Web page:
the healthcare report and affidavit to their complaint. Id. at 351 (“conclude[ing] that a
complaint in federal court cannot properly be dismissed because it lacks an affidavit and
report under § 5/2-622”).
Ingram cites the decision in Young and argues that “this case has not reached
summary judgment on the merits [thus] Defendants requirement is clearly frivolous and
must be rejected” (Doc. 109, p. 5). This is incorrect. The Court in Young found that “[a]
defendant may submit a motion with its answer and ask the court to grant summary
judgment because the plaintiff has not supplied the required affidavit and report.” Id.
The Court continued noting that “just as § 5/2-622(a)(3) allows extra time if necessary to
provide the reviewing physician with vital information, so Rule 56(d) allows a district
court to grant extra time to the nonmovant to gather essential evidence.” Id. at 351-52. In
fact, the Court recognized “[b]y requesting summary judgment as an alternative to its
motion to dismiss the complaint, the United States put [plaintiff] on notice of the need for
an affidavit and report” Id. at 352.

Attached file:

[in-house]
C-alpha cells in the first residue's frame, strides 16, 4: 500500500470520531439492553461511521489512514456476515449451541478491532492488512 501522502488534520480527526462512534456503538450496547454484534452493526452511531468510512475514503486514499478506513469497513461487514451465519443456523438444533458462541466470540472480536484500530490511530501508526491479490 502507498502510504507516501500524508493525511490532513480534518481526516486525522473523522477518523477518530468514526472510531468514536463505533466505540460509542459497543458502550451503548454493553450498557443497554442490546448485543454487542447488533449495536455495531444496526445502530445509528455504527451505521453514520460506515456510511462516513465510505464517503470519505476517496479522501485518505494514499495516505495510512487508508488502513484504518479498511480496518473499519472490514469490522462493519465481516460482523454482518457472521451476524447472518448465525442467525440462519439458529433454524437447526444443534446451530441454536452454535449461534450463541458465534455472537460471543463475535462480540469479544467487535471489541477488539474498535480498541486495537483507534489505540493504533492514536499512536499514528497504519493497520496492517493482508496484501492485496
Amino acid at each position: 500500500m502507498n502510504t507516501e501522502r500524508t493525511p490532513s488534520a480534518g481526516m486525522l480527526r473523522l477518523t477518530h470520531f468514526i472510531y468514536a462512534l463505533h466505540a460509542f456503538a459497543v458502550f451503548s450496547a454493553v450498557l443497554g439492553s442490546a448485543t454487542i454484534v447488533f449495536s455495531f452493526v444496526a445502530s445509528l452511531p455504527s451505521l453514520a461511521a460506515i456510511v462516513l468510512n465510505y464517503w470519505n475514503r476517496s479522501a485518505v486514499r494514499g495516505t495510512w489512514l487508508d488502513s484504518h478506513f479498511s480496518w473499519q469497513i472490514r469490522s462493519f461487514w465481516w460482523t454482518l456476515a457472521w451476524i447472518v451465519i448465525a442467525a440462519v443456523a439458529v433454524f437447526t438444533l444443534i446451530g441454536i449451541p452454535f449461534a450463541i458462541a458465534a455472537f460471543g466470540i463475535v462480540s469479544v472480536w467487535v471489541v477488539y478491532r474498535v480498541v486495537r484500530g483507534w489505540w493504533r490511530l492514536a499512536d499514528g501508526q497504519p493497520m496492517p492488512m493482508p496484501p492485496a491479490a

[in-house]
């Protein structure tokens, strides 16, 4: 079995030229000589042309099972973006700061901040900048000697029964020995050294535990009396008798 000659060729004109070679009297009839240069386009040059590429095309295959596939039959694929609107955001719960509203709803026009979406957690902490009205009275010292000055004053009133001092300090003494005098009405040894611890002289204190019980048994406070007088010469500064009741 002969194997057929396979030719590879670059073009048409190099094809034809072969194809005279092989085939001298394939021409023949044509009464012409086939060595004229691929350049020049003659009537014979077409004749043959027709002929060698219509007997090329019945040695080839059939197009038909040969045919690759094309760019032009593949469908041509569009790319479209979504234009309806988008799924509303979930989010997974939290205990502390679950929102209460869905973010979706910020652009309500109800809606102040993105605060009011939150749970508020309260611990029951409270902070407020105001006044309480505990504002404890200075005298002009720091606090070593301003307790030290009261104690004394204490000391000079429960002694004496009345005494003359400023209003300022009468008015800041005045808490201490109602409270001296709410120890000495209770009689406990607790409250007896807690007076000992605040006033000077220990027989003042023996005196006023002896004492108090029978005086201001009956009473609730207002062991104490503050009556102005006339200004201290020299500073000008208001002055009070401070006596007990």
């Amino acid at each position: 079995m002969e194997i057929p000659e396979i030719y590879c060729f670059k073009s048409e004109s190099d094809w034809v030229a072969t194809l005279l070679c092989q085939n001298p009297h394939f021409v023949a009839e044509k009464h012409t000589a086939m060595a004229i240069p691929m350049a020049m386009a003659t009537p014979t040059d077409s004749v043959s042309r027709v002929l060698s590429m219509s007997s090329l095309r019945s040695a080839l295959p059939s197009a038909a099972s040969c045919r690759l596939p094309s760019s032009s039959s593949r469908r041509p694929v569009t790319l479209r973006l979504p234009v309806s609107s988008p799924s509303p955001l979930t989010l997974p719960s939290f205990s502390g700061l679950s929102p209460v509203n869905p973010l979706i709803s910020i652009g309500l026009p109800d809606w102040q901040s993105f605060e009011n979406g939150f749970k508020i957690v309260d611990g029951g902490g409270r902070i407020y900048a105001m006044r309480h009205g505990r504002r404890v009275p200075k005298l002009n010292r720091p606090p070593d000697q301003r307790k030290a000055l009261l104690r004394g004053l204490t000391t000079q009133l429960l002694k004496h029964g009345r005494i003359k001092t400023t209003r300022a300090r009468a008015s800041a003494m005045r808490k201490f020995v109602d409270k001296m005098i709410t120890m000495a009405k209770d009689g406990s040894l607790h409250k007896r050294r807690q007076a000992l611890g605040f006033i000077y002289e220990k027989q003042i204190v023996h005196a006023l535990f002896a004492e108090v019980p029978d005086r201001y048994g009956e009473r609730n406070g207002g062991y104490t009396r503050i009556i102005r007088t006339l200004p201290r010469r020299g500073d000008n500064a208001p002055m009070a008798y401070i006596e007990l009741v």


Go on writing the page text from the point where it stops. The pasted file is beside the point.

Indeed, in Young, the Seventh Circuit affirmed the district court’s dismissal of
plaintiff’s complaint because “[i]n the ensuing six months [plaintiff] did not try to comply
[with] [§ 5/2-622].” Id. at 352. Like Young, Ingram has not tried to comply with 735 ILCS
§ 5/2-622 for six months. The Wexford Defendants filed their motion on August 6, 2020,
and after six months Ingram still has not tried to comply with 735 ILCS § 5/2-622.
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Accordingly, the Wexford Defendant’s Motion for Summary Judgement as to Count VI
For the reasons stated above, Ingram’s Motion to Revise or Amend Judgment
(Doc. 93) is DENIED. The Motion to Dismiss under Federal Rule of Civil Procedure
12(b)(1) filed by the Wexford Defendants is DENIED. The Motion for Summary
Judgment as to Count VI is GRANTED, and Count VI is DISMISSED with prejudice
(Doc. 92). The action will proceed on Ingram’s claim of the intentional infliction of
emotional distress (Count IV) and Ingram’s claims of deliberate indifference against
Nicholas Bebout, Louis Shicker, John Baldwin, Frank Lawrence, and Jacqueline
Lashbrook (Counts I, II, and V).
IT IS SO ORDERED.
DATED: February 17, 2021
NANCY J. ROSENSTENGEL
Chief U.S. District Judge